Behind the Yellow Door: The Curtain Call (pt 5)

I bought a knife and a small bag to put it in. Nothing fancy. Just an ordinary kitchen knife. I hadn’t wanted to be brutal or stabby, but when I realized there was a waiting period for a gun, that I had no idea where to find poison, and that there was little else I could imagine doing, I gave up and opted for the stabby method. I’d deal with the trauma later.

It would build character. Challenge me. Get me out of my comfort zone.

Get him out of his comfort zone.

Would any of this do any good?

I returned to the theatre and entered its sacred lobby intending to sneak backstage and find a way to crash the play like the phantom, but the scent of programs, people, and perfume, like incense offered in honor of a deity, filled my nostrils and called to my remembrance the time of my own theatrical priestesshood.

That was the the theatre I knew before I hailed Michael its incarnation and then lost him. The theatre I knew accepted everyone with open arms. There was no judgment there. It accepted the art and wonder of humanity and expressed  it in front of anyone willing to watch. The waves of energy, flowing back and forth between the audience and the performers, fed us human joys and sorrows. Receiving it and offering it back again with a mutual agreement to laugh in the face of our calamities and to cry together in our trials, to find some way to take the edge off of the misery of life.

But no, never was the theatre going to say, “You cannot birth another.”

The stage always waited for the old and also accepted the new. New life would not be rejected.

Michael was not the theatre.

I expected him to be something he wasn’t. He was just a man with the theatre in his blood. Like I had.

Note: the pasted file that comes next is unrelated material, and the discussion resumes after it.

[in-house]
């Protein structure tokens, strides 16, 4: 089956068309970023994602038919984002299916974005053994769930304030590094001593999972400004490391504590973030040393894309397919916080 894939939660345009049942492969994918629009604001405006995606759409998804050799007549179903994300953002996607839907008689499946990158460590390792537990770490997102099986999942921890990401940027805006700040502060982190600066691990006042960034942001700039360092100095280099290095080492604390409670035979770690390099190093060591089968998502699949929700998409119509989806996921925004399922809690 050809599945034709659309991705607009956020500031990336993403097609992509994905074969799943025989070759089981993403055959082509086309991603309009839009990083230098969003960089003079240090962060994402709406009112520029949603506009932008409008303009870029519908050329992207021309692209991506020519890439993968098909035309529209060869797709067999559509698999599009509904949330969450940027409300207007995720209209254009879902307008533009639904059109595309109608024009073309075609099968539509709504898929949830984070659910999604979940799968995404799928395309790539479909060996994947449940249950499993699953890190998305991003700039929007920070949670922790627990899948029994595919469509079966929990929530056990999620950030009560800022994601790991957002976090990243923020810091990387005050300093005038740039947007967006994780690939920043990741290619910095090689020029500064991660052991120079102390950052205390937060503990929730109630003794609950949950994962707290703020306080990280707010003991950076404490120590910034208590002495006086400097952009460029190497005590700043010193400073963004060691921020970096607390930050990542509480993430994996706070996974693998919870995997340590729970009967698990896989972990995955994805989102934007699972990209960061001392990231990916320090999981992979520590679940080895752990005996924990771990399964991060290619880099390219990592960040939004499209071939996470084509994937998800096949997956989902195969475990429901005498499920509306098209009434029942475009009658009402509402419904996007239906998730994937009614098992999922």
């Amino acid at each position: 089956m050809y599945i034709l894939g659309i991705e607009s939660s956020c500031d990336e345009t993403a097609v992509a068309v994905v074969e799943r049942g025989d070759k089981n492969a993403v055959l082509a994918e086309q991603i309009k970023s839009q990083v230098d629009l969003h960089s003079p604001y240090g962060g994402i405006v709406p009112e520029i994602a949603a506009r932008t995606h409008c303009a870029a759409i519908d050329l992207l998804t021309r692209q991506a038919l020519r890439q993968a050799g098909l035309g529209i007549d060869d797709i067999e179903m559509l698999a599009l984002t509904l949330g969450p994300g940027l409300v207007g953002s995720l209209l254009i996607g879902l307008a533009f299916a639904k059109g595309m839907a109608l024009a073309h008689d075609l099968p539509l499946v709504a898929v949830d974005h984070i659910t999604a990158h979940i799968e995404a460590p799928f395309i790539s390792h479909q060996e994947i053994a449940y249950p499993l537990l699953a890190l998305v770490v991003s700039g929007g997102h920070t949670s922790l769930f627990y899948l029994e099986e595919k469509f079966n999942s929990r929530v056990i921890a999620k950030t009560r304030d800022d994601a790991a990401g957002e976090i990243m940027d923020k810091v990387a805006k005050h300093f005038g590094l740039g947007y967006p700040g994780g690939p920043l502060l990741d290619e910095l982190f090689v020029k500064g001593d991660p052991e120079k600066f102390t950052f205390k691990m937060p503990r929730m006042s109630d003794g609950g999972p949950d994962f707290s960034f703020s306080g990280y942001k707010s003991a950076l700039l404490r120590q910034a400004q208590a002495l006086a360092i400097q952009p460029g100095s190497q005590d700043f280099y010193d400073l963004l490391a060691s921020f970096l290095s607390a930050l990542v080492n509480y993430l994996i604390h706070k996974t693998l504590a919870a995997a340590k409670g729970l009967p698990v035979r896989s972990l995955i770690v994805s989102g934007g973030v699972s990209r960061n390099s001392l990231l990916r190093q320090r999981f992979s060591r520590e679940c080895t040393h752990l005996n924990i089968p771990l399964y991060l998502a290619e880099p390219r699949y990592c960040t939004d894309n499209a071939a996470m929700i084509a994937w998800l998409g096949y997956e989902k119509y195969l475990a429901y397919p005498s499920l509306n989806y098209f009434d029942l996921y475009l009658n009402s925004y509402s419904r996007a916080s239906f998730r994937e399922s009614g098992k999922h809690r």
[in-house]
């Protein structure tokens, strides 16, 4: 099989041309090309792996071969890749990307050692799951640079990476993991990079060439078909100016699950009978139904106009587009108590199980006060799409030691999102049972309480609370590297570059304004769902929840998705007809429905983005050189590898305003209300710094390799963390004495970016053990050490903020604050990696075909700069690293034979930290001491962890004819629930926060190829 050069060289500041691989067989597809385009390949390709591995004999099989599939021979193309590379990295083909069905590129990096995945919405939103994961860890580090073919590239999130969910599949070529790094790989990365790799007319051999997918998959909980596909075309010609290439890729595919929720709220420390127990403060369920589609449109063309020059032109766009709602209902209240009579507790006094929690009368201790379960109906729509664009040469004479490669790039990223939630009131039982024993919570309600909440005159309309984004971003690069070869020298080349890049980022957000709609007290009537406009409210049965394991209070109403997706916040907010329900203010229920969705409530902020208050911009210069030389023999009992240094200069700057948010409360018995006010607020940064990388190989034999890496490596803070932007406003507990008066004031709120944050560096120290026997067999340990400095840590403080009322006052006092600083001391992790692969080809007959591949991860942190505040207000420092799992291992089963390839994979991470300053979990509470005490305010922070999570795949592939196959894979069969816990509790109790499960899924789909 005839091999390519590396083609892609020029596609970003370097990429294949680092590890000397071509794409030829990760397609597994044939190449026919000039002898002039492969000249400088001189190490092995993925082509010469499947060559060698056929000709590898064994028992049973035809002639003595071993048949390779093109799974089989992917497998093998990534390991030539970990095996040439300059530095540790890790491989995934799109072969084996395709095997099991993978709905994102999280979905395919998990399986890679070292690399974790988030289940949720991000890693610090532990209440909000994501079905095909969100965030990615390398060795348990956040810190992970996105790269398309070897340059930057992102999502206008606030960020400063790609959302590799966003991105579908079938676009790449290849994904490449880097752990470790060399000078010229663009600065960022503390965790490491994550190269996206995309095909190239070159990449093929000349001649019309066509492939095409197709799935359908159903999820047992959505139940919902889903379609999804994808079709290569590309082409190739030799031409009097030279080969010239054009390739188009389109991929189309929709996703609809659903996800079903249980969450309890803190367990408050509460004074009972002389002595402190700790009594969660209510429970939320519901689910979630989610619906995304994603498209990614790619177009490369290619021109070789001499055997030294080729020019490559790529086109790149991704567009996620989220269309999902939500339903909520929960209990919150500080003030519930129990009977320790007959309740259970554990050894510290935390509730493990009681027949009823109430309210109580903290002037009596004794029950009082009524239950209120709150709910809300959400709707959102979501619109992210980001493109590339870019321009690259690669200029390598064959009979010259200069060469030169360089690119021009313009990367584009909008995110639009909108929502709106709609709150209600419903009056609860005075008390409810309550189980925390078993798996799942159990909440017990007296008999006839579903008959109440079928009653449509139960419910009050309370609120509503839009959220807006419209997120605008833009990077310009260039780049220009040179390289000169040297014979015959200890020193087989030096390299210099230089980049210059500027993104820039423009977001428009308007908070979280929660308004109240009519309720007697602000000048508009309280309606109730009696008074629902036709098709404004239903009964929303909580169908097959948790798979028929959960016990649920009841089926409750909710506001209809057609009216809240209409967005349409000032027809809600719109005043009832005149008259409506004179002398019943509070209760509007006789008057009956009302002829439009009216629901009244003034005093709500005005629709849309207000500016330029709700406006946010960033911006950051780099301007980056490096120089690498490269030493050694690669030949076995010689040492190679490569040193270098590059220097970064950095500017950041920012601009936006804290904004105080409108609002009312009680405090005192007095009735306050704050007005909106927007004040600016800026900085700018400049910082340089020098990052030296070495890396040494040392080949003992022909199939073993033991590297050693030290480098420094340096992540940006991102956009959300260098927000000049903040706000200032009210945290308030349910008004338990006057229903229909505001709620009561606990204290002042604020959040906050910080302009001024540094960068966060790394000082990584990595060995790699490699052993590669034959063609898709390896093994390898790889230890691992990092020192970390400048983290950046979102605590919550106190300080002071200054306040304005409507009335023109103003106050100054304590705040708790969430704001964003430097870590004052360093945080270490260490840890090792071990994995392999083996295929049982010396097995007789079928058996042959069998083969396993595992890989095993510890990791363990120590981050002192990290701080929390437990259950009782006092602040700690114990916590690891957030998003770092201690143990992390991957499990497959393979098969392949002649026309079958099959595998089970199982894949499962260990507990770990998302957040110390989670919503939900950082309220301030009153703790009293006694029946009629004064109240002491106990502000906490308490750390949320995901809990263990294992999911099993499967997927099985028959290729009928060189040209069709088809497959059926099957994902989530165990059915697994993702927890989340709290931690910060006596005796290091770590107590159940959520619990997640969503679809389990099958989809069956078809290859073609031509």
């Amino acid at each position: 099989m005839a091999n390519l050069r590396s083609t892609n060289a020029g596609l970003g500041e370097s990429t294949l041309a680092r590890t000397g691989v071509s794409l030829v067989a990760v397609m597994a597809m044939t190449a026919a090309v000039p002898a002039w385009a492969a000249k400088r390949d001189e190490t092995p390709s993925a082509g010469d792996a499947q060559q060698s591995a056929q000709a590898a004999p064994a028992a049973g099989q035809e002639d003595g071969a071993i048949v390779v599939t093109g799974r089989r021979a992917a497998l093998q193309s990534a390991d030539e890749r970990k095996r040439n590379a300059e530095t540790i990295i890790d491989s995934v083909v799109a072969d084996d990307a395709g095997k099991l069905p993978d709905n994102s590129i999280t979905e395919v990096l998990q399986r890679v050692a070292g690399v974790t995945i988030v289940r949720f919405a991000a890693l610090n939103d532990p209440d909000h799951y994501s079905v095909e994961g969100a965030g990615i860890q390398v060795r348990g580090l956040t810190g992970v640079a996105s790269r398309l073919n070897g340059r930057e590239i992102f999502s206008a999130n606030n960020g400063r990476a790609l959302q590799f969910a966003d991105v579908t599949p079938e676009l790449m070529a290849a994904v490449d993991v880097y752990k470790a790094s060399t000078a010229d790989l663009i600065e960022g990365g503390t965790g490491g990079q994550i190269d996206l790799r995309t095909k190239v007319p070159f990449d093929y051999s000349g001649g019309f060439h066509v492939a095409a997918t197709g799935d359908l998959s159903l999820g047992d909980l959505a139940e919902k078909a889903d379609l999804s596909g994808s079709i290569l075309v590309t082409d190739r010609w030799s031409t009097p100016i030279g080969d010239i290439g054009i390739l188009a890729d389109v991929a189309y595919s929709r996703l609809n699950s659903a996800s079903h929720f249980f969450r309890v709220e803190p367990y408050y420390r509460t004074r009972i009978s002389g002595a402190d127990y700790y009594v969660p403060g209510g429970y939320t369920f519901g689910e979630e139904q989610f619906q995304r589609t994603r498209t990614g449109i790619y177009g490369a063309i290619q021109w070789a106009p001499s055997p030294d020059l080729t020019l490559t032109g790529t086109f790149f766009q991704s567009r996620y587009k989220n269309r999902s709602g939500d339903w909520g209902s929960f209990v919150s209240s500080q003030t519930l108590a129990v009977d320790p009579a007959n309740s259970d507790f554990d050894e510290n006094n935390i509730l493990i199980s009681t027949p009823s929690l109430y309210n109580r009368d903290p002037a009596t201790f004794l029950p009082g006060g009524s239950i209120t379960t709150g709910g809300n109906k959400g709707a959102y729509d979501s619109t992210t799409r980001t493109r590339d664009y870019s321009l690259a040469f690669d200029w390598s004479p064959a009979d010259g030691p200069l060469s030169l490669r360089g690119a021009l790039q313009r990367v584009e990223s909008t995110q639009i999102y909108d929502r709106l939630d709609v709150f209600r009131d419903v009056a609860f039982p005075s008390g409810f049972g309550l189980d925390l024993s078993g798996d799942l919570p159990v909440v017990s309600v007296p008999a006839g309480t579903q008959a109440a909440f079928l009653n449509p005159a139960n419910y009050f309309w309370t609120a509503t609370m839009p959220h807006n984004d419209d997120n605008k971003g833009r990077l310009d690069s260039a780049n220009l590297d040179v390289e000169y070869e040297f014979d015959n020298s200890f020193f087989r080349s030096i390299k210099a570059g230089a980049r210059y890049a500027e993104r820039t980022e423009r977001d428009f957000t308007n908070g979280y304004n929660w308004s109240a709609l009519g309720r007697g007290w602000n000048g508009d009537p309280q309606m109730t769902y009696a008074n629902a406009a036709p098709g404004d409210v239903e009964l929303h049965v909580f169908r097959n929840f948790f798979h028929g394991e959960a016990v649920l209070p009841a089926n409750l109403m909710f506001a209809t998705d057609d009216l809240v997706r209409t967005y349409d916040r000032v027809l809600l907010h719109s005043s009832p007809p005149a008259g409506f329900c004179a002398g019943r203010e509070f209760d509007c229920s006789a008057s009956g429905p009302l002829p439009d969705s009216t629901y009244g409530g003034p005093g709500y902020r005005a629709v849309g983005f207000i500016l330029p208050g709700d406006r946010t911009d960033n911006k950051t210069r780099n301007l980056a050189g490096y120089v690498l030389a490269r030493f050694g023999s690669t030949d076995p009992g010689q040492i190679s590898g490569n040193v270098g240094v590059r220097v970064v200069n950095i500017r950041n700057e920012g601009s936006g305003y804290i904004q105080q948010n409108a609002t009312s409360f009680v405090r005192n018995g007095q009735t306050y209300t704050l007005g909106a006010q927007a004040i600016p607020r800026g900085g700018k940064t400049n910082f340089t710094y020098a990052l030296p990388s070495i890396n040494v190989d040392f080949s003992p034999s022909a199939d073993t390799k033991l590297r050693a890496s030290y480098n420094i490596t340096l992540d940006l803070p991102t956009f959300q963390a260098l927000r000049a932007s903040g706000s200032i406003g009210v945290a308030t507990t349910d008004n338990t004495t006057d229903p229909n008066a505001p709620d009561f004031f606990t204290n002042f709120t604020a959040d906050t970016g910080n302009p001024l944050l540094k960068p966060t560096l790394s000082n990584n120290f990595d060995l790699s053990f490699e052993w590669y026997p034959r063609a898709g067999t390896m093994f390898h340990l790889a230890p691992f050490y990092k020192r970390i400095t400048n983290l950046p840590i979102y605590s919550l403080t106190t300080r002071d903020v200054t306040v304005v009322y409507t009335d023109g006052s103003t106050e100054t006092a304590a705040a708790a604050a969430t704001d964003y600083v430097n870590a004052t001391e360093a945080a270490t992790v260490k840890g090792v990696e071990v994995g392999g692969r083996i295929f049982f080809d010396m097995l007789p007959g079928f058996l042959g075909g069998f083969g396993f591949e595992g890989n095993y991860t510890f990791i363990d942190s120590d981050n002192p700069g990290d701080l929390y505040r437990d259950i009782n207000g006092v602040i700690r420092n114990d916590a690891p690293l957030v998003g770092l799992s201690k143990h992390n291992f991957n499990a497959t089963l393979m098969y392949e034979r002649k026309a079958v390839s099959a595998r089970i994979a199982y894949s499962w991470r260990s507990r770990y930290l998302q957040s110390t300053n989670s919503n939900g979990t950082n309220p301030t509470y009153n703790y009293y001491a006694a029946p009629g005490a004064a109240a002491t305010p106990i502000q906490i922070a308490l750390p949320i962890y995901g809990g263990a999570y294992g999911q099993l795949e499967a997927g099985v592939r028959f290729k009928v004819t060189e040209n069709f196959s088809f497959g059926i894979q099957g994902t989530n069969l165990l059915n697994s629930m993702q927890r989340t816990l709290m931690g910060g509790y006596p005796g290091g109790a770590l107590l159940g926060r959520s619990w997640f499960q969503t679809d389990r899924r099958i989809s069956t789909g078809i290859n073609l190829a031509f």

After the show, I wandered around the lobby, looking at photos of past productions, contemplating the art on the walls, and basking in the artistic energy that hung heavy in the air.

Pregnancy kept me from this.

My heart almost ached with longing for the backstage area. I envied the performers who were undressing, removing their makeup, calling out “good show” as they grabbed their bags and prepared to leave. All that made my heart sing was taken from me. I reached to my side and felt the shape of the knife in my bag.

My child needed me there to teach them about this. They needed someone to pass the stories on to, to hear the theatre’s fragrance with my words, to experience it for themselves. I couldn’t go to prison.

Then it happened. Thespis’ incarnation entered the lobby, still in women’s makeup. He always left without removing his makeup, and his complexion suffered for it. He saw me. He didn’t shine like stage lights anymore. He was a pitiful human with a small wart under his nose.

“Del.”

“Buttcake.”

He smiled, and his eyes twitched to my belly, then back to my face.

“I am a buttcake, aren’t I?”

“Well… Great show. It’s totally sexy how you could do that kind of dancing in heels. You got me sexually confused, that’s for sure.”

He chuckled, averting his eyes.

“So, I’ll be hitting you up for child support in a couple of months, or I’ll be the muckraker of the century. Here you go. Present for you. Go to doggy hell with Evita the Akita. Come see me if you get religion or somethin’.”

I handed him the bag with the kitchen knife and walked away.

‘Cause I’m a strong, independent woman who don’t need no buttcakes. Or prison sentences.

 

 

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